This is the second post in a three-part blog inspired by Writer.ly PubCamp 2013. In Part 1 of this series, I reviewed critical plugins to give the process some context and to get the audience excited about all that can be done with this powerful tool. Likewise, I shared some essential WordPress plugins so you’d be all excited to learn how to install them in today’s post.
Now that you’re good and enticed by “Seven Essential WordPress Plugins,” (if not, go back and re-read that) how do you install all these plugins? When I show you how easy this is, you won’t believe people pay me for this. You’ll be running me out of town on a rail, but not before installing a few plugins yourself.
Steps to Install WordPress Plugins
- On the left-hand side of the dashboard, click on the heading for Plugins. This will show a Pop-down menu of Plugin Options
- In the same menu, click Add New
- In the search box, search for the name of the plugin you want to find
- You’ll be given the same search results you’d see on the official plugins page of WordPress.org. Read the descriptions and reviews; if you click the Details link, you’ll get a pop-up with more info on that individual plugin.
- Once you’ve chosen the plugin you want, click Install Now
- You’ll be taken to a page where WordPress may ask you for your FTP password. This is the password for the true backend of your site, NOT your WordPress password! It’s the password you use to access the files that make up your site.
If you don’t know this password, don’t let this hold you back, because you should absolutely know this password by heart. For example, a client of mine had a theme that was acting up recently, and every single page she visited on her dashboard got an error message. She couldn’t do anything! Fortunately, all she had to do was login via FTP and delete the theme; problem solved.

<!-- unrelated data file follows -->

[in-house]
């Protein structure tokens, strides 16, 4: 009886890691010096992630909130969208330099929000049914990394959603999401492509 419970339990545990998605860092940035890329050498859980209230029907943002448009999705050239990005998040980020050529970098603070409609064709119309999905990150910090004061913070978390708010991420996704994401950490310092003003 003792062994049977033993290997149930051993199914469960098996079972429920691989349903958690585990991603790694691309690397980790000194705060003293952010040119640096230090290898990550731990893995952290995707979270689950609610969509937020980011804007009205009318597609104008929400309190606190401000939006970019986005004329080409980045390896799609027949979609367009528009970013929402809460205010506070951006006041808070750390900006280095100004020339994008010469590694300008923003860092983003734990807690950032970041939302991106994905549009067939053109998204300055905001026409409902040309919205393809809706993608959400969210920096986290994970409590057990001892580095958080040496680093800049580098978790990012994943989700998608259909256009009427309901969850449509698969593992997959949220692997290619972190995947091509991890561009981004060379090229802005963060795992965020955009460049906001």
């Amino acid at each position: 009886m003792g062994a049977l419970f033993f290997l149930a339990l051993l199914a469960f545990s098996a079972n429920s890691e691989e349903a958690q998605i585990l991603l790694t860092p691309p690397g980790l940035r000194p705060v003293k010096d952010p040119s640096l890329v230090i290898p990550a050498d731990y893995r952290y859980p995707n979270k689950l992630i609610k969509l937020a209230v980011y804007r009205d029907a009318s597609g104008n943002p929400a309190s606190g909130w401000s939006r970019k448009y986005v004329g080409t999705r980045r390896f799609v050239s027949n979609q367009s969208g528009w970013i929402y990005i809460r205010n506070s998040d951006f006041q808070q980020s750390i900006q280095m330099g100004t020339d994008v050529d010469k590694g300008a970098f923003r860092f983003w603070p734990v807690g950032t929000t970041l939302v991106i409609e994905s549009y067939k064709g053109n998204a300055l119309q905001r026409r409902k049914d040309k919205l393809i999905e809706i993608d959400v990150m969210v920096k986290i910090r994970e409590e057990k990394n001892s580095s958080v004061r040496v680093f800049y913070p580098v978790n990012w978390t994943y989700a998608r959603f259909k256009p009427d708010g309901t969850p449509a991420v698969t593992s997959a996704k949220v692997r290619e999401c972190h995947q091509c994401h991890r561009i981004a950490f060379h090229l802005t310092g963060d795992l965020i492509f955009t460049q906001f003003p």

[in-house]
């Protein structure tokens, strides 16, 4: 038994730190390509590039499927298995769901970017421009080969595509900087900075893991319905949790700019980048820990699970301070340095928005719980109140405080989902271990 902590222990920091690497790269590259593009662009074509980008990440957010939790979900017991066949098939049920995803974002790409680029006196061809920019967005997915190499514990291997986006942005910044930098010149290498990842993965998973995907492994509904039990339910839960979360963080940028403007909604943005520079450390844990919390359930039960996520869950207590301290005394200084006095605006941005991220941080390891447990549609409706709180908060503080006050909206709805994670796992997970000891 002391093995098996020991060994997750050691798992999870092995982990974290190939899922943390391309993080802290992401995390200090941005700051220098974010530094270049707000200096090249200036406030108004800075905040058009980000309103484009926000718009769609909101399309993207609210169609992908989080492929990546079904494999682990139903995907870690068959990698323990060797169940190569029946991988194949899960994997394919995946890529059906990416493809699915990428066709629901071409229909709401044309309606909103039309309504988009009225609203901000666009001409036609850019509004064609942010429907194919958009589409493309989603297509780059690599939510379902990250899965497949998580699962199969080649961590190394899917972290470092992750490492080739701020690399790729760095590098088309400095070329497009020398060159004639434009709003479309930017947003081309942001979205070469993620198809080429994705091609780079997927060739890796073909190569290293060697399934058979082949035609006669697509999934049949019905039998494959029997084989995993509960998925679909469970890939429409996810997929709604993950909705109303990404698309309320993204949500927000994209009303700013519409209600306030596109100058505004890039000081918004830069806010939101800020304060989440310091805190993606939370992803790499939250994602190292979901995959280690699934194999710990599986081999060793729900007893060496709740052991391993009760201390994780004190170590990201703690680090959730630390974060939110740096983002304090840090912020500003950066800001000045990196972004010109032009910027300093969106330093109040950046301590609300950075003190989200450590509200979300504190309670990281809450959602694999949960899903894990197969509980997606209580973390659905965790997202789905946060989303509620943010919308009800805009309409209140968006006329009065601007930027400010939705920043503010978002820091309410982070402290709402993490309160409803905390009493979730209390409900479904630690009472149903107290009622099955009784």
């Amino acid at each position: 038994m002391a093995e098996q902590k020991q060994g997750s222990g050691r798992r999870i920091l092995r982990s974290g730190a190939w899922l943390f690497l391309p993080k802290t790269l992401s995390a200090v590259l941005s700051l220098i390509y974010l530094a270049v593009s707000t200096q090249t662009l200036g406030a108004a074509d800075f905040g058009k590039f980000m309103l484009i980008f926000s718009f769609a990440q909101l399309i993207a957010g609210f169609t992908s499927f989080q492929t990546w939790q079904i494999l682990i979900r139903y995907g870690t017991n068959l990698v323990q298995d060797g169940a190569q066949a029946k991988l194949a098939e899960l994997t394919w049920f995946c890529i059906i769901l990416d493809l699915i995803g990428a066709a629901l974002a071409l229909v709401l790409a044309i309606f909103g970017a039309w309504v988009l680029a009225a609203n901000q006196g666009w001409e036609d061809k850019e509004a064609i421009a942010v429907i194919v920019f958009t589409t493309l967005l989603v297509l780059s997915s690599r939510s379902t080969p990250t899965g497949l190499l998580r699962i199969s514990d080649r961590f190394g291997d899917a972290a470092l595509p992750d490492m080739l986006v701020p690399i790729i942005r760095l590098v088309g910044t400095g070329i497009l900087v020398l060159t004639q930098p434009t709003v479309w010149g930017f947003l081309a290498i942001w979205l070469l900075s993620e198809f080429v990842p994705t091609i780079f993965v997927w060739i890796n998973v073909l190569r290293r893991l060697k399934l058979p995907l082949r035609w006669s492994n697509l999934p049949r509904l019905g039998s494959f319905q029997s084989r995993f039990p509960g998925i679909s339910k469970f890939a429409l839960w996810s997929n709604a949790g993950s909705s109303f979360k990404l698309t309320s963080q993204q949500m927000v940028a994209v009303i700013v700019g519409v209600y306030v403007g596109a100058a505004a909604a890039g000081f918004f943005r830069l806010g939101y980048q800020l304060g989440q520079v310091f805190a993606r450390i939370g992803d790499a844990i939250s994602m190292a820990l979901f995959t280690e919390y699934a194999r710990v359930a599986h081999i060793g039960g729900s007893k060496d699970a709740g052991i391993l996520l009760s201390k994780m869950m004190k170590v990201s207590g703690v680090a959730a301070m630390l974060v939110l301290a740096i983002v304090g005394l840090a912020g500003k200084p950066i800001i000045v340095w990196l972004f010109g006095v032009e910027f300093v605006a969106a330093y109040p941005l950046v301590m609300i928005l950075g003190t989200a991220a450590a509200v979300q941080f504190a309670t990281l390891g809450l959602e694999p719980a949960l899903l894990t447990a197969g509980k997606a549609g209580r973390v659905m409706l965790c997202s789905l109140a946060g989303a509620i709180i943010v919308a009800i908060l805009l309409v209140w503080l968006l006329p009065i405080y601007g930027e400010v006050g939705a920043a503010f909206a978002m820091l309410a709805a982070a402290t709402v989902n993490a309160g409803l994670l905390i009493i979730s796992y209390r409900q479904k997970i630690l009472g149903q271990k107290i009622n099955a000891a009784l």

This password comes from your web host, so if you need to retrieve it ask them.
- After you type in your password, you must still click the Activate link to turn the plugin on. This extra step makes sense in that just because you install a plugin doesn’t mean you’re ready to use it right away.
- Finally, after your plugin is activated, you must go customize the settings. This may mean linking a Twitter plugin to your Twitter page or it may mean telling an SEO plugin your site’s best keywords, etc.
Because plugins are third-party software, the settings section isn’t always in the same place. Usually you’ll find the settings either under the dashboard’s Settings or Tools submenus. Or sometimes they’ll create their own submenu in the dashboard’s sidebar. You may also be able to find the settings on the Installed Plugins page, next to the description of the plugin you’re looking for.
In the next post I cover some plugins to help build up your platform and make your site more popular with “Six Essential Marketing Plugins.“